Michael Waltrip: Mikey won the 500 in 2001 as Dale Sr wrecked behind him on the last lap (Jr was #2). He got an emotional win last night in the Camping World Truck race, and raced his way into an eighth place start on Sunday in his#15 Napa Auto Parts Toyota. He’s won here before in a Plate race, and could be competitive for the win.
Kyle Busch: The #18 M&Ms Toyota is currently the lead horse in the Joe Gibbs’ Racing stable, and has been turning heads the last couple of years with the number of wins he’s had in all three NASCAR series. He’s run fast all weekend thus far, but since NASCAR changed the rules that a driver can only contend in one NASCAR racing series, he may run races in Camping World Trucks, and Nationwide Series, but he’ll only contend in the Sprint Cup. He starts 10th Sunday.
Notables to look out for: Tony Stewart (#14), who won the Nationwide race this weekend; Jeff Burton (#31); Joey Logano (#20); Ryan Newman (#39), and Kevin Harvick (#29).
This week’s Tech Talk I’ll cover the changes that NASCAR has made during the week, to help make the Daytona 500 more competitive and safer.
- Restrictor plates have been used for a number of years at Talladega and Daytona. These plates are metal plates with holes in them of a certain diameter that goes on top of the carburator to decrease the airflow into the engine and reduce horsepower. This primarily is to slow down the cars on the Superspeedways, which can run in excess of 210 miles per hour. Above 200mph, the possibility of a car getting airborne and really hurting someone grows exponentially. The Shootout and Duels had the cars running over 206 mph; NASCAR decreased the diameter of the holes a bit further. NASCAR also put in a tapered “spacer” above the carburator, to further reduce the intake airflow.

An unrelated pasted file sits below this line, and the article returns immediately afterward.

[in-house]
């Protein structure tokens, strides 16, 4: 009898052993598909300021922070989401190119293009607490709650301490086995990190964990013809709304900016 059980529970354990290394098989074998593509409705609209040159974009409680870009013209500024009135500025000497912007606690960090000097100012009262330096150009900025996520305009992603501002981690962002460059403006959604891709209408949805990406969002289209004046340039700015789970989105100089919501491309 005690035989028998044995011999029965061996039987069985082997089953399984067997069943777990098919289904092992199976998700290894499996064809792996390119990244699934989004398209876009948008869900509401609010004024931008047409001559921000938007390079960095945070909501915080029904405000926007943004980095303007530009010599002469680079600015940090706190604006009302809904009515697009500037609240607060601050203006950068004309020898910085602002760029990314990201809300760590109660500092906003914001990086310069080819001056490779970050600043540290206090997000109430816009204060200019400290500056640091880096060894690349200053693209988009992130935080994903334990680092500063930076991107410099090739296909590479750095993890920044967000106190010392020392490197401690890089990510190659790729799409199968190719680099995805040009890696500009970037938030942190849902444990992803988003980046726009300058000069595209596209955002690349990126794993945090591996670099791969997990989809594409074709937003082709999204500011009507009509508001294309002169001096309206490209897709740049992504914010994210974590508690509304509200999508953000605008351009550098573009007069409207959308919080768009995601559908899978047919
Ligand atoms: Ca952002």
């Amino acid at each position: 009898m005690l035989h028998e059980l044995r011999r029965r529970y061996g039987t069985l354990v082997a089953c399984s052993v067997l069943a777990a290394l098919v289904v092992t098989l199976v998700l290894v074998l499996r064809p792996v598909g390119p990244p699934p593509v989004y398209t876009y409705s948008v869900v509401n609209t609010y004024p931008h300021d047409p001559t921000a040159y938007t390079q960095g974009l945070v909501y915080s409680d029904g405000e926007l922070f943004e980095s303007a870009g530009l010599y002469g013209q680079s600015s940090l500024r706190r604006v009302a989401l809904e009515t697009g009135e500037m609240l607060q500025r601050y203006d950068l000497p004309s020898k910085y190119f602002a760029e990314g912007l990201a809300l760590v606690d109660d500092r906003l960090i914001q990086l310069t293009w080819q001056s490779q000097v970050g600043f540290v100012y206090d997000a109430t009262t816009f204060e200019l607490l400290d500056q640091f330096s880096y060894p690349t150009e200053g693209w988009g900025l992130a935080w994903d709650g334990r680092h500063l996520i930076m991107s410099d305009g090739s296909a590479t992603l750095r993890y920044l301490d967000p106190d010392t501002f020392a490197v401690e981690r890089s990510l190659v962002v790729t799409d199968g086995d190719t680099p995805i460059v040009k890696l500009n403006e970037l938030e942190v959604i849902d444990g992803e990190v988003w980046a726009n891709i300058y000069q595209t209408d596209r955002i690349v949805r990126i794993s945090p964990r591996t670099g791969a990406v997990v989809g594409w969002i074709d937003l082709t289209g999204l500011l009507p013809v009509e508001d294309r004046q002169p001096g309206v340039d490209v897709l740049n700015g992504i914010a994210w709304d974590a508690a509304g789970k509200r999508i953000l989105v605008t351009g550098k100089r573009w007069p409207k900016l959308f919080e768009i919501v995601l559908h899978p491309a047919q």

- To help combat the tandem car “couples-skate”, NASCAR also decreased the size of some cooling hoses, and set the pressure relief valve in the water cooling system to 33psi. Expectation is that the second car in the twosome will overheat before running too many laps pushing their racing “buddies”. This has given rise to the “lead swap,” where the two drivers will swap positions and let the rear car get into the cleaner air and cool itself down. Might be easy when you only have 20+ cars on the track, but might be a little problematic if you have a bunch of twosomes close together.
Cooling the cars usually isn’t difficult in the normally lower temps of February in Florida. Overheating is a real threat potential with the warmer temps this weekend; some may poo-poo NASCAR for putting in the smaller Plate. NASCAR is hedging their bets…if the “BIG ONE” hits, as it usually does, there’s always a threat of racing under the lights at lower temps.
Regardless of whom you’re rooting for, it’s going to be quite a Sunday. This Great American Race will be one for the books. So grab your gear, your beer, and a comfy chair for your rear. Time for the band to warm up for the dance: NASCAR Sprint Cup is back for 2011!